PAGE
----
Should pastors preach via video feed? Christopher Ash cites the Incarnation against it


Over at The Gospel Coalition, Christopher Ash, director of the Proclamation Trust’s Cornhill Training Course in London, has a provocative piece on why pastors should preach to congregants via video feed as little as possible.

While he doesn’t rule out the use of video at all, he points out that Christ became flesh and dwelt among us (John 1.14), and that that incarnational ministry should be imitated by the pastor. Is he saying that the evangelical pastor somehow represents or images Christ to the congregation similar to how the tradition views the sacramental priesthood?

He also points out that a pastor should be known by his flock so that they can learn not only from his words but also his actions.

Ash makes an observation about microphones similar to that made by Brantly Millegan in his article Of Mics and Men‘. However, while Millegan concludes that microphones should not be used in the Mass as a general rule, Ash uses the fact that we already use microphones as a reason to accept video preaching to some degree:

And when we think about it, there isn’t a simple choice between immediate bodily presence and remote tele-preaching. The moment we use a microphone we distance the preacher by putting electronic voice amplification between us and him. His bodily presence is less immediate. And when we fix a camera on the preacher at the front and project his face on screens around a large building, we reduce the immediacy of his bodily presence, too.

Ash concludes: “So can preachers preach from screens? Yes, they can. It’s possible and it’s not wrong. But we will be wise to avoid it.”

Read the whole piece here.

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  1. Really interesting question, and also brings into focus other questions that we engage in about e.g. communication via social media (and just how much the church values ‘the body’ – whether correctly or not?) … bearing in mind that we get most of our knowledge through the Bible which has been printed in a particular form of technology/translated by someone in particular, etc.. Lots of big questions!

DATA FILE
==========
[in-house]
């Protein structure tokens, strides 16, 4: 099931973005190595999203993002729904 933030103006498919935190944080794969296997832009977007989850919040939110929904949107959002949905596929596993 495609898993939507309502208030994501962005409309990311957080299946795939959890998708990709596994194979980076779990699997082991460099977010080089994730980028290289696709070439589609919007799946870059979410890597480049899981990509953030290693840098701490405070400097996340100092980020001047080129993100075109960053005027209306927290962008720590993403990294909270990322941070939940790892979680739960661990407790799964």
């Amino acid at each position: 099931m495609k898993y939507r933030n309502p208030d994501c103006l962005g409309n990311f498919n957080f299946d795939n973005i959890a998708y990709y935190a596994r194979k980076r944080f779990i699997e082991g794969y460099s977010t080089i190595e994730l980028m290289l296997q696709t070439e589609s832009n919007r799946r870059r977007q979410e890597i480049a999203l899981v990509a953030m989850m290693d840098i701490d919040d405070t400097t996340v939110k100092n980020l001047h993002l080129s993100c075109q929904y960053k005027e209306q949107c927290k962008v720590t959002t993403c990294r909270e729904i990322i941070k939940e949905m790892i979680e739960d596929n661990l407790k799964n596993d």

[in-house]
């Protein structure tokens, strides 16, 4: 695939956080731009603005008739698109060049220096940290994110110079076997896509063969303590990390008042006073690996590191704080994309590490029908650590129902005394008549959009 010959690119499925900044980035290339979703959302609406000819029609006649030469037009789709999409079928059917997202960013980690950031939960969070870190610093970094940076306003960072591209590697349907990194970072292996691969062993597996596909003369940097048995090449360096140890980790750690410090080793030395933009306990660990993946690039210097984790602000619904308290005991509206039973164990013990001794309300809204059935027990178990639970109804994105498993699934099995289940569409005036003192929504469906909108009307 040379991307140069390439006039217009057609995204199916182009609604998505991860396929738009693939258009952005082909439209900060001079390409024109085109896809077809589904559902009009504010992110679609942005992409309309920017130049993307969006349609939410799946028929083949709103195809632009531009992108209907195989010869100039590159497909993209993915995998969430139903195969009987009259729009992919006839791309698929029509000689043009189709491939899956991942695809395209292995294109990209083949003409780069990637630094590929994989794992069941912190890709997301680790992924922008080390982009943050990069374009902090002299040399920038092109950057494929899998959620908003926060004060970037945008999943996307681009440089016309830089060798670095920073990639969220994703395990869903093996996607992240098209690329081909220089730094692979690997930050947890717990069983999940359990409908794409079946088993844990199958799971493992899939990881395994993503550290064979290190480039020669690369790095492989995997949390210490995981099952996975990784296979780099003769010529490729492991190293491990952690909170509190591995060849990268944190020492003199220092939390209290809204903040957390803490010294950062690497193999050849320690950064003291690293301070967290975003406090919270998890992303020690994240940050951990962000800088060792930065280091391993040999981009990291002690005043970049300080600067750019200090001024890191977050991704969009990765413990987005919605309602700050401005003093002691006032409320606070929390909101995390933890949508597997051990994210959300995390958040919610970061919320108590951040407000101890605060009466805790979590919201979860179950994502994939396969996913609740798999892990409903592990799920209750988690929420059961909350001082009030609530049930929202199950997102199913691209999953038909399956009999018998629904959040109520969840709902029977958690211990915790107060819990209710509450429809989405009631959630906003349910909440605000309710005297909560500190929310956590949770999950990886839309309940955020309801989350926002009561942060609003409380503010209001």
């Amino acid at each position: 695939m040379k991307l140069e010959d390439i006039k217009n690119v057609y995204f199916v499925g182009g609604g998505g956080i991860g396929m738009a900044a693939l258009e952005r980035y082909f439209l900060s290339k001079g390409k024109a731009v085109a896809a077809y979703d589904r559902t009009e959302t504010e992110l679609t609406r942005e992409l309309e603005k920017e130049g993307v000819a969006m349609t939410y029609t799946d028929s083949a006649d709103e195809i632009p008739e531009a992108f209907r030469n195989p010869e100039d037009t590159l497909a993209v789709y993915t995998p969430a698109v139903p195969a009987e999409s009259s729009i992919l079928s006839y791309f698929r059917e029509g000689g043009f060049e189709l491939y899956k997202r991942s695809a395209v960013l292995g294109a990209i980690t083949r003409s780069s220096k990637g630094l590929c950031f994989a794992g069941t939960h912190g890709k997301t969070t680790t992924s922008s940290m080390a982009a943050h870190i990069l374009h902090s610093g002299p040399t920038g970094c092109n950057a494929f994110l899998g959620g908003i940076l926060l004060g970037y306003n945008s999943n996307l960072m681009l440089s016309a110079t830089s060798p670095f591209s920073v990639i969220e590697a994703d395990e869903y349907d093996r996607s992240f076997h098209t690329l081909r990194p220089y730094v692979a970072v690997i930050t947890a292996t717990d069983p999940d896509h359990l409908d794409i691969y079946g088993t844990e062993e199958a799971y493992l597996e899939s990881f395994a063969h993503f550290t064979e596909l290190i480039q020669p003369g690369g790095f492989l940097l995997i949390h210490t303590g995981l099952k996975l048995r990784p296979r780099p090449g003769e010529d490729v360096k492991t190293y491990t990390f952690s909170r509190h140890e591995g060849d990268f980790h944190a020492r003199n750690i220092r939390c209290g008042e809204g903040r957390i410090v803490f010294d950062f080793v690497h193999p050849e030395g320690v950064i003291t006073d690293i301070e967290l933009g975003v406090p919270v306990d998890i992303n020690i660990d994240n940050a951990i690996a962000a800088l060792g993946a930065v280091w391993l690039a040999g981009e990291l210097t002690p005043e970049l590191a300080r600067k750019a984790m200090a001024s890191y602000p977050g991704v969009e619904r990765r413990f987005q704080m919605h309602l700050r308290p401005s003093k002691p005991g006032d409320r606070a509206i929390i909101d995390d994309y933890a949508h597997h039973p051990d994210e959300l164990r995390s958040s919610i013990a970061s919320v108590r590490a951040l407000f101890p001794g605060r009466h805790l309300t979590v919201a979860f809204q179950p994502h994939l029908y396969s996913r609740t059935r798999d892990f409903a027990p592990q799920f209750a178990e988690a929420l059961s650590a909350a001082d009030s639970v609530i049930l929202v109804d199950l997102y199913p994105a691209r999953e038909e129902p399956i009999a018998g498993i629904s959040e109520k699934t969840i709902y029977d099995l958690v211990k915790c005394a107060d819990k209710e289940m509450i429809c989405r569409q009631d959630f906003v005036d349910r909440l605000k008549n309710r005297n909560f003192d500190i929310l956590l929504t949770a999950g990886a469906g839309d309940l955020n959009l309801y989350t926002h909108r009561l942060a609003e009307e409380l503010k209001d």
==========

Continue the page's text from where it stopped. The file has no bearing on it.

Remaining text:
• drbexl,
      Great points. I’ve thought about that, too. The plan of salvation included passing down the Word of God via writing. Yet, I also think that, what is the way that we receive the Word of God in worship? Through hearing. Someone reads it. And that’s when the Word of God is in it’s proper place: being read in the liturgy. I think the concerns over ‘screen preaching’ are more about the use of the technology in worship rather than the use of the technology at all. Part of this also, I think, stems from how evangelicals conceive of their Sunday worship in general. From what I can tell, many evangelicals view their Sunday worship as primarily about teaching and communicating a message – in which case there doesn’t seem to be a problem with ‘screen preaching’. But I think it’s a different story if one’s Sunday worship is sacramental.

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